Lung perfusion and ventilation scansLLung perfusion and ventilation scansLung perfusion and ventilation scansEnglishOtherChild (0-12 years);Teen (13-18 years)LungsLungsTestsCaregivers Adult (19+)NA2013-02-01T05:00:00ZMandy Kohli, Clinical Co-ordinator, Nuclear Medicine7.0000000000000071.0000000000000617.000000000000Health (A-Z) - ProcedureHealth A-Z<p>Learn how lung perfusion and ventilation scans check the flow of blood towards and around the lungs. </p><h2>What are lung perfusion and ventilation scans?</h2><p>A lung perfusion scan is a test to see how blood flows to the lungs.</p><p>A lung ventilation scan is a test to see how well air and blood flow through all areas of the lungs.</p><p>These scans are normally done for patients with chest and breathing problems.</p><h2>Key points</h2> <ul> <li>A lung perfusion scan tests how well blood flows to the lungs. A lung ventilation scan tests how well air and blood flow around the lungs.</li> <li>The lung ventilation scan involves breathing in and out a tiny amount of radioactive mist for five minutes before a special camera takes pictures of the lungs.</li> <li>The lung perfusion scan involves injecting a tiny amount of radioactive medicine into the blood and then taking pictures of the lungs to check how well it is reaching them.</li> <li>A nuclear medicine doctor will send the results of the scan to your family doctor or paediatrician (child's doctor) within two working days. The person who does the scan cannot give the results.</li> </ul><h2>How long does the scan take?</h2> <p>The lung perfusion scan on its own takes 15 to 20 minutes. The two scans take 45 to 60 minutes in total.</p><h2>Will I be able to stay with my child during the scan?</h2> <p>One parent or guardian may stay in the room during the scan, but no other children are allowed.</p> <h2>How are the scans done?</h2> <p>Some children only have a lung perfusion scan, but others have scans for lung perfusion and ventilation. Each scan is done by a nuclear medicine technologist.</p> <p>If your child is having both scans, the ventilation scan happens first.</p> <h3>Lung ventilation scan</h3> <p>For this scan, your child will be given a mask or mouthpiece and asked to breathe in and out a tiny amount of radioactive mist for about five minutes.</p> <p>The technologist will then remove the mask or mouthpiece and use a special camera to take pictures of your child's lungs.</p> <h3>Lung perfusion scan</h3> <p>Your child will first be given a small needle (injection) into a vein in their arm or the back of their hand. The injection contains a very small amount of radioactive medicine that mixes with the blood and will go to the lungs.</p> <p>Your child will then lie down on a narrow table with a safety belt across their stomach to keep them safely in place while a special camera takes pictures of their lungs. In most cases they can watch a movie as the scan is being done.</p> <p>Note: The injection before the lung perfusion scan is not painful, but your child's hand or arm can still be numbed first with a topical anaesthetic (a special cream or cooling spray). If you would like this option, it is best to arrive at least 30 minutes before your appointment to allow the anaesthetic to take effect.</p><h2>Does my child need to do anything special to prepare for the scan?</h2> <p>No, your child can eat and drink as usual.</p><h2>At SickKids</h2> <p>If you have any questions or concerns about the scan or if you need to change your appointment, please call the Nuclear Medicine Department at 416-813-6065.</p><h2>Source</h2> <p>Alliance for Radiation Safety in Pediatric Imaging (2013). <a href="http://www.imagegently.org/Roles-What-can-I-do/Parent/Nuclear-Medicine" target="_blank"><em>Image Gently: Nuclear Medicine - What can I do as a parent?</em></a></p>
Scintigraphies pulmonaires de perfusion et de ventilationSScintigraphies pulmonaires de perfusion et de ventilationLung perfusion and ventilation scansFrenchOtherChild (0-12 years);Teen (13-18 years)LungsLungsTestsCaregivers Adult (19+)NA2013-02-01T05:00:00ZMandy Kohli, Clinical Co-ordinator, Nuclear Medicine7.0000000000000071.0000000000000617.000000000000Health (A-Z) - ProcedureHealth A-Z<p>Apprenez comment les scintigraphies pulmonaires de perfusion et de ventilation permettent de déterminer l’efficacité de la circulation du sang. </p><h2>En quoi consistent les scintigraphies pulmonaires de ventilation et de perfusion?</h2><p>Une scintigraphie pulmonaire de perfusion est un examen servant à évaluer la circulation du sang vers les poumons.</p><p>Une scintigraphie pulmonaire de ventilation est un examen visant à déterminer si l’air et le sang circulent bien dans toutes les parties des poumons.</p><p>Ces examens sont normalement administrés aux personnes atteintes de troubles respiratoires ou à la poitrine.</p><h2>À retenir</h2> <ul> <li>La scintigraphie pulmonaire de perfusion sert à déterminer dans quelle mesure la circulation du sang vers les poumons est efficace. La scintigraphie pulmonaire de ventilation vise à déterminer si l’air et le sang circulent bien dans toutes les parties des poumons.</li> <li>Pour la scintigraphie pulmonaire de ventilation, votre enfant devra inspirer et expirer une quantité minuscule de vapeur radioactive pendant cinq minutes avant qu’une caméra spéciale prenne des clichés de ses poumons.</li> <li>Pour la scintigraphie pulmonaire de perfusion, une minuscule quantité d’un radiopharmaceutique (substance radioactive pharmaceutique) sera injectée dans le sang de votre enfant, puis des clichés des poumons seront pris pour déterminer si la substance s’y rend correctement.</li> <li>Un médecin de l’équipe de médecine nucléaire fera parvenir les résultats à votre médecin de famille ou à votre pédiatre (médecin pour les enfants) dans les deux jours ouvrables suivant l’examen. Le technologue qui effectue l’examen ne peut pas vous transmettre les résultats.</li> </ul><h2>Combien de temps l’examen dure-t-il?</h2> <p>La scintigraphie pulmonaire de perfusion seulement dure de 15 à 20 minutes. Les deux scintigraphies combinées durent de 45 à 60 minutes.</p><h2>Pourrai-je rester auprès de mon enfant pendant l’examen?</h2> <p>Un parent ou une personne qui a la charge de l’enfant peut demeurer dans la pièce durant l’examen, mais aucun autre enfant n’y sera admis.</p> <h2>Comment se déroulent ces scintigraphies?</h2> <p>Certains enfants ne passent que la scintigraphie pulmonaire de perfusion tandis que d’autres subissent à la fois des scintigraphies pulmonaires de perfusion et de ventilation. Chacune des scintigraphies est effectuée par un technologue en médecine nucléaire.</p> <p>Si votre enfant doit passer les deux types de scintigraphies, il subira d’abord la scintigraphie de ventilation.​</p> <h3>Scintigraphie pulmonaire de ventilation</h3> <p>Pour cet examen, on donnera à votre enfant un masque ou un embout buccal, et on lui demandera d’inspirer et d’expirer une vapeur radioactive pendant cinq minutes environ.</p> <p>Le technologue retirera alors le masque ou l’embout buccal et, à l’aide d’une caméra spéciale, réalisera des clichés des poumons de votre enfant.​</p> <h3>Scintigraphie pulmonaire de perfusion</h3> <p>On fera d’abord une petite injection (piqûre) dans une veine du bras ou au dos de la main de votre enfant. L’injection contient une très petite quantité d’un radiopharmaceutique (substance radioactive pharmaceutique) qui se mélangera au sang de votre enfant et sera acheminée vers ses poumons.</p> <p>À ce moment, votre enfant s’allongera sur une table étroite, et une courroie de sécurité lui sera fixée sur l’estomac pour bien l’immobiliser pendant que le technologue prendra des clichés de ses poumons à l’aide de la caméra spéciale. Les enfants peuvent habituellement regarder un film durant l’examen. </p> <p>Nota : L’injection administrée avant la scintigraphie pulmonaire de perfusion n’est pas douloureuse, mais on pourrait quand même engourdir le bras ou la main de votre enfant à l’aide d’un anesthésique topique (par application d’une crème spéciale ou par vaporisation d’un produit de refroidissement). Si vous souhaitez que votre enfant puisse en bénéficier, veuillez arriver au moins 30 minutes avant l’heure de votre rendez-vous pour permettre à l’anesthésique d’agir.</p><h2>L’examen exige-t-il une préparation particulière?</h2> <p>Non, votre enfant peut manger et boire comme d’habitude.</p><h2>À l’hôpital SickKids</h2> <p>Si vous avez des questions ou des préoccupations au sujet de ces scintigraphies ou si vous devez changer la date de votre rendez-vous, veuillez communiquer avec le Nuclear Medicine Department au 416 813-6065.​​</p><h2>Source</h2> <p>Alliance for Radiation Safety in Pediatric Imaging (2013). <a href="http://www.imagegently.org/Roles-What-can-I-do/Parent/Nuclear-Medicine" target="_blank"><em>Image Gently: Nuclear Medicine - What can I do as a parent?</em></a></p>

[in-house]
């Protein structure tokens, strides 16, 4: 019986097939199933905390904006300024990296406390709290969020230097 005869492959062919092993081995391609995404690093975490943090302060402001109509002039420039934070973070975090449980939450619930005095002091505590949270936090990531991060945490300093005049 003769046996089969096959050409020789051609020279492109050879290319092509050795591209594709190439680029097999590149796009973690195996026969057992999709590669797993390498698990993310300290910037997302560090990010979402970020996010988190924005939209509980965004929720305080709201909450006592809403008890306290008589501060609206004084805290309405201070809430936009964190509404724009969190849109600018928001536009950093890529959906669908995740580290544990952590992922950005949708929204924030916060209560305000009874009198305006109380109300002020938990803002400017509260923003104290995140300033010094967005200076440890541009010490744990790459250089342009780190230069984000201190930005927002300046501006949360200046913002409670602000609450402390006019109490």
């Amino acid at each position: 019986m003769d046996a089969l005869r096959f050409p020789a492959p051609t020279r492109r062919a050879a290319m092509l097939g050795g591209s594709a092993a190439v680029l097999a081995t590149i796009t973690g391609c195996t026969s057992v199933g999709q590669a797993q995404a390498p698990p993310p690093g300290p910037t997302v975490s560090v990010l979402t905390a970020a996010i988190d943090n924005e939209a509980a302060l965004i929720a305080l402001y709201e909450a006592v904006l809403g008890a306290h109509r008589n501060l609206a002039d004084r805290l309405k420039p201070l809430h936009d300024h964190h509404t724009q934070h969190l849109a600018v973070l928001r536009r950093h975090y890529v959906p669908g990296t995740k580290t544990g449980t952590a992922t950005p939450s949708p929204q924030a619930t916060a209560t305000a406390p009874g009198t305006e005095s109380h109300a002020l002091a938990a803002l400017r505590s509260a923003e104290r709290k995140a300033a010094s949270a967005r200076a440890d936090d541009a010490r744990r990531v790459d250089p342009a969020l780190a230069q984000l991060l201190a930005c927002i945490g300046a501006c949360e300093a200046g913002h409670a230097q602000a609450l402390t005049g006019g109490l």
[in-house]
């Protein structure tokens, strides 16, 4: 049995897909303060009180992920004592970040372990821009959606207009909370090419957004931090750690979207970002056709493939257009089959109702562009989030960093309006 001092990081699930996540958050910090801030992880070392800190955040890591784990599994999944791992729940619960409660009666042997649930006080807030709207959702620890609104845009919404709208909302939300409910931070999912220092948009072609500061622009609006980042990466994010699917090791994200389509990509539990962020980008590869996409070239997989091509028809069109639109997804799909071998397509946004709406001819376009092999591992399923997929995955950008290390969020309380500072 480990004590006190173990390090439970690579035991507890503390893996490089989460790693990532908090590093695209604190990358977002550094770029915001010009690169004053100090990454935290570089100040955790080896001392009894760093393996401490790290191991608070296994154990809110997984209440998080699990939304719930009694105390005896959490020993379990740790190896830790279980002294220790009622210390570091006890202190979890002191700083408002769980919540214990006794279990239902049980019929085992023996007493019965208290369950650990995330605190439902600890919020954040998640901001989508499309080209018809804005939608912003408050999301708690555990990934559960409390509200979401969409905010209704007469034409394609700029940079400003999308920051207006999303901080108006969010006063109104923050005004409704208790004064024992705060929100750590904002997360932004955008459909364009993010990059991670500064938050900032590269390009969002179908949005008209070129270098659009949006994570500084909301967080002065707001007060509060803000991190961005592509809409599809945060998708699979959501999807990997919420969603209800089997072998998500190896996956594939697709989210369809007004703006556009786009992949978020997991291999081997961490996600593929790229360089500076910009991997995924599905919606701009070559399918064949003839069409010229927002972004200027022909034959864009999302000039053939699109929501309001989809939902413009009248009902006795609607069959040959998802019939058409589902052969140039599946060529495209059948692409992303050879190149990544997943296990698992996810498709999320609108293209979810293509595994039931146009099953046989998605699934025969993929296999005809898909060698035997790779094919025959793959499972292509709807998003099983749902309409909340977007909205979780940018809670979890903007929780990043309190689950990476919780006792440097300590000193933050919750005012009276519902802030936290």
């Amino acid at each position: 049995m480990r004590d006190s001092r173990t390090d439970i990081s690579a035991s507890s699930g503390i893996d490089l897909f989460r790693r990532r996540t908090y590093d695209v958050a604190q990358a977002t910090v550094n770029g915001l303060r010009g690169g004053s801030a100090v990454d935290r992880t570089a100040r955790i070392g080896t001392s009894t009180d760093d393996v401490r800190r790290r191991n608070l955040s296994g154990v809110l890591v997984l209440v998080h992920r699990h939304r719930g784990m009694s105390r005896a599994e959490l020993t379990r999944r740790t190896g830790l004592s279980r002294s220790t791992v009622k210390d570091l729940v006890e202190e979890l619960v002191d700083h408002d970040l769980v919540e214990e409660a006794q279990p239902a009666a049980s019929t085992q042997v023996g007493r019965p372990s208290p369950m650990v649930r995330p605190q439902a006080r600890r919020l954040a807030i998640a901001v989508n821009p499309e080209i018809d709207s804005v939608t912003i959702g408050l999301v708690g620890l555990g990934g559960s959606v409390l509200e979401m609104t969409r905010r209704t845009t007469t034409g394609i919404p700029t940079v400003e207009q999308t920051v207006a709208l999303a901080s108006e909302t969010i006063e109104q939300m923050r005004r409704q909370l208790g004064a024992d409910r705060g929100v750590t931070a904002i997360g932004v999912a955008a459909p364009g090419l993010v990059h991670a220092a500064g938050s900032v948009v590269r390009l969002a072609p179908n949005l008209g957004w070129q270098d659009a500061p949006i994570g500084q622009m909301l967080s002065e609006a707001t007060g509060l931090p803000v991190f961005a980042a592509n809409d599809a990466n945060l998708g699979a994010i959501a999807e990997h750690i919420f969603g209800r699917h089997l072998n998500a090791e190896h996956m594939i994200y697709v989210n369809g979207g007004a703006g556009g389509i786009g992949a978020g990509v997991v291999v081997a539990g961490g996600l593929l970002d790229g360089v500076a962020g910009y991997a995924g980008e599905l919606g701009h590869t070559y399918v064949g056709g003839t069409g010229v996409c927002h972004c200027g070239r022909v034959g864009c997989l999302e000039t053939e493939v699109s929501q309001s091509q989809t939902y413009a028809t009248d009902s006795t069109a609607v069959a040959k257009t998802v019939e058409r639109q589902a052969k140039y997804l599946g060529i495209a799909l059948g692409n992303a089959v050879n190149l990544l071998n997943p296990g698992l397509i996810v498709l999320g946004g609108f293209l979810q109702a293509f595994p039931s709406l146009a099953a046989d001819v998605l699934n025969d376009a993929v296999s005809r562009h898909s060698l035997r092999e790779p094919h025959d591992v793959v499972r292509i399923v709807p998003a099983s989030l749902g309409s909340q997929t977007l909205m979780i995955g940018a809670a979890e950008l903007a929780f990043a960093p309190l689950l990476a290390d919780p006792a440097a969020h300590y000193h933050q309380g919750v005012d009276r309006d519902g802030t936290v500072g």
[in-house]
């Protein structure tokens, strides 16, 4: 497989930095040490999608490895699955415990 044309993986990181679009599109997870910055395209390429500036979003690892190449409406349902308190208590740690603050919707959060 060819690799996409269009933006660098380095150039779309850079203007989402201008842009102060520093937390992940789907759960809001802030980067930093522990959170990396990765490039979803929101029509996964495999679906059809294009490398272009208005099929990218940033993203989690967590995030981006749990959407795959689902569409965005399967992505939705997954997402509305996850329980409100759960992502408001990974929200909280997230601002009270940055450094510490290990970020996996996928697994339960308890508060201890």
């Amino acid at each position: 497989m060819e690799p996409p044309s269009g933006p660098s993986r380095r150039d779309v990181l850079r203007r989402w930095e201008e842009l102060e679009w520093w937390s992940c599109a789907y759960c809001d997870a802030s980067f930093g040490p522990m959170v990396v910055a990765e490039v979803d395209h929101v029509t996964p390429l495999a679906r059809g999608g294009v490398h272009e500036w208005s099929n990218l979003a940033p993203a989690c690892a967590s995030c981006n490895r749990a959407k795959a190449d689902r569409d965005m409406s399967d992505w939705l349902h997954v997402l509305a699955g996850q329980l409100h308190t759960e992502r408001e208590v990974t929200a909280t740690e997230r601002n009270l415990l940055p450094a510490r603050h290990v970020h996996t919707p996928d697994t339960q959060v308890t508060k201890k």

Lung perfusion and ventilation scans1301.00000000000Lung perfusion and ventilation scansLung perfusion and ventilation scansLEnglishOtherChild (0-12 years);Teen (13-18 years)LungsLungsTestsCaregivers Adult (19+)NA2013-02-01T05:00:00ZMandy Kohli, Clinical Co-ordinator, Nuclear Medicine7.0000000000000071.0000000000000617.000000000000Health (A-Z) - ProcedureHealth A-Z<p>Learn how lung perfusion and ventilation scans check the flow of blood towards and around the lungs. </p><h2>What are lung perfusion and ventilation scans?</h2><p>A lung perfusion scan is a test to see how blood flows to the lungs.</p><p>A lung ventilation scan is a test to see how well air and blood flow through all areas of the lungs.</p><p>These scans are normally done for patients with chest and breathing problems.</p><h2>Key points</h2> <ul> <li>A lung perfusion scan tests how well blood flows to the lungs. A lung ventilation scan tests how well air and blood flow around the lungs.</li> <li>The lung ventilation scan involves breathing in and out a tiny amount of radioactive mist for five minutes before a special camera takes pictures of the lungs.</li> <li>The lung perfusion scan involves injecting a tiny amount of radioactive medicine into the blood and then taking pictures of the lungs to check how well it is reaching them.</li> <li>A nuclear medicine doctor will send the results of the scan to your family doctor or paediatrician (child's doctor) within two working days. The person who does the scan cannot give the results.</li> </ul><h2>When are the results available?</h2><p>A nuclear medicine doctor will send a report to your family doctor or paediatrician (child's doctor) within one or two working days of the scan. Please contact your family doctor to get the results. You will not be able to get the results from the nuclear medicine technologist.</p><h2>How long does the scan take?</h2> <p>The lung perfusion scan on its own takes 15 to 20 minutes. The two scans take 45 to 60 minutes in total.</p><h2>Will I be able to stay with my child during the scan?</h2> <p>One parent or guardian may stay in the room during the scan, but no other children are allowed.</p> <h2>How are the scans done?</h2> <p>Some children only have a lung perfusion scan, but others have scans for lung perfusion and ventilation. Each scan is done by a nuclear medicine technologist.</p> <p>If your child is having both scans, the ventilation scan happens first.</p> <h3>Lung ventilation scan</h3> <p>For this scan, your child will be given a mask or mouthpiece and asked to breathe in and out a tiny amount of radioactive mist for about five minutes.</p> <p>The technologist will then remove the mask or mouthpiece and use a special camera to take pictures of your child's lungs.</p> <h3>Lung perfusion scan</h3> <p>Your child will first be given a small needle (injection) into a vein in their arm or the back of their hand. The injection contains a very small amount of radioactive medicine that mixes with the blood and will go to the lungs.</p> <p>Your child will then lie down on a narrow table with a safety belt across their stomach to keep them safely in place while a special camera takes pictures of their lungs. In most cases they can watch a movie as the scan is being done.</p> <p>Note: The injection before the lung perfusion scan is not painful, but your child's hand or arm can still be numbed first with a topical anaesthetic (a special cream or cooling spray). If you would like this option, it is best to arrive at least 30 minutes before your appointment to allow the anaesthetic to take effect.</p><h2>Does my child need to do anything special to prepare for the scan?</h2> <p>No, your child can eat and drink as usual.</p><h2>Does the scan carry any risks?</h2> <p>A lung perfusion and ventilation scan involves giving a very small amount of radiation to your child. The nuclear medicine team will discuss this with you when you and your child arrive for the scan. You might also find it helpful to read this <a href="http://www.pedrad.org/associations/5364/ig/WhatcanIdoasa/Parent/NuclearMedicine.aspx" target="_blank">information about nuclear medicine</a> from the Alliance for Radiation Safety in Pediatric Imaging</p><h2>At SickKids</h2> <p>If you have any questions or concerns about the scan or if you need to change your appointment, please call the Nuclear Medicine Department at 416-813-6065.</p><h2>Source</h2> <p>Alliance for Radiation Safety in Pediatric Imaging (2013). <a href="http://www.imagegently.org/Roles-What-can-I-do/Parent/Nuclear-Medicine" target="_blank"><em>Image Gently: Nuclear Medicine - What can I do as a parent?</em></a></p>Lung perfusion and ventilation scans